This case concerned the availability of the defence of infanticide.
LEAF intervened before the Supreme Court of Canada.
Meredith Borowiec admitted delivering three babies and leaving each of them in a dumpster. Two of the babies died, while the third survived. Ms. Borowiec was charged with two counts of second degree murder. The trial judge acquitted her of murder and found her guilty of two counts of infanticide. The majority of the Alberta Court of Appeal upheld the trial judge’s decision. The Crown appealed to the Supreme Court.
LEAF argued that the mitigating framework for infanticide set out in the Criminal Code continued to be relevant and reflected the principles of substantive equality. The framework reflected the social context of women’s inequality, and the role played by this social context in the “disturbances of the mind” experienced by some women who kill their newly born children. The requirements of the Criminal Code reflected the complex interaction of social, economic, psychological, biological, and cultural factors that play a role in the mental state of these women.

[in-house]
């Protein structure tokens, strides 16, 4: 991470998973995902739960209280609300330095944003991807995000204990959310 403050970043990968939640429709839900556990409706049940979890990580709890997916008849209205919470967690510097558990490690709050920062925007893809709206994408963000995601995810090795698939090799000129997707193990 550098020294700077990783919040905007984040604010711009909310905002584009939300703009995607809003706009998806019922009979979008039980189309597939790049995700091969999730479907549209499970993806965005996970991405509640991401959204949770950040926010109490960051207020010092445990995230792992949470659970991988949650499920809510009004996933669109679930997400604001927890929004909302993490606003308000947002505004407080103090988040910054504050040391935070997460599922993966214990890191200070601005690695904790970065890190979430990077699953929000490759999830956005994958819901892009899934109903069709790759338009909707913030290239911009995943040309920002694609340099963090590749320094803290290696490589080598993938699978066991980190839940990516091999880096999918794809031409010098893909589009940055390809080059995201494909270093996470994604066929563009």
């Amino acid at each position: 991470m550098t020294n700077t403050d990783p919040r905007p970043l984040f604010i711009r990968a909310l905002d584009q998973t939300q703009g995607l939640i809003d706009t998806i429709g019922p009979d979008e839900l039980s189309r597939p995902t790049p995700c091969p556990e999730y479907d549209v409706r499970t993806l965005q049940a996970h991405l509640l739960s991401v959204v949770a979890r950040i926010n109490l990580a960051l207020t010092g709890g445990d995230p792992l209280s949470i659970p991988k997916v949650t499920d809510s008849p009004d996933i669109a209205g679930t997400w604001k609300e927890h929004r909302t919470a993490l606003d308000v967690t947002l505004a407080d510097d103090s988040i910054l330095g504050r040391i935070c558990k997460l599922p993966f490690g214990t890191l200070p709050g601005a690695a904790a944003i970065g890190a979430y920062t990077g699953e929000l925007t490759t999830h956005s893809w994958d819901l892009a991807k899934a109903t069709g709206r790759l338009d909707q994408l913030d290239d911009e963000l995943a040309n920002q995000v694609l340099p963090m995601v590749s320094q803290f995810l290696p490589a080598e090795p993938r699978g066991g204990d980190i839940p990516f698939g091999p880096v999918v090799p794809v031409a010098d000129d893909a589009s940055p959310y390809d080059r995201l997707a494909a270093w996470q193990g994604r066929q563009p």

The Supreme Court dismissed the Crown’s appeal, and found that infanticide cases warranted a broad and flexible standard.
LEAF is grateful to Jessica Orkin, Frances Mahon, and Kim Stanton, counsel in this case, as well as Colleen Bauman, Ottawa agent for LEAF.
Download the factum here.
Read the Supreme Court of Canada’s decision here.
Our records are imperfect, but we are doing our best to update them – if you were involved with LEAF on this case but your name is not reflected here, please email us at [email protected].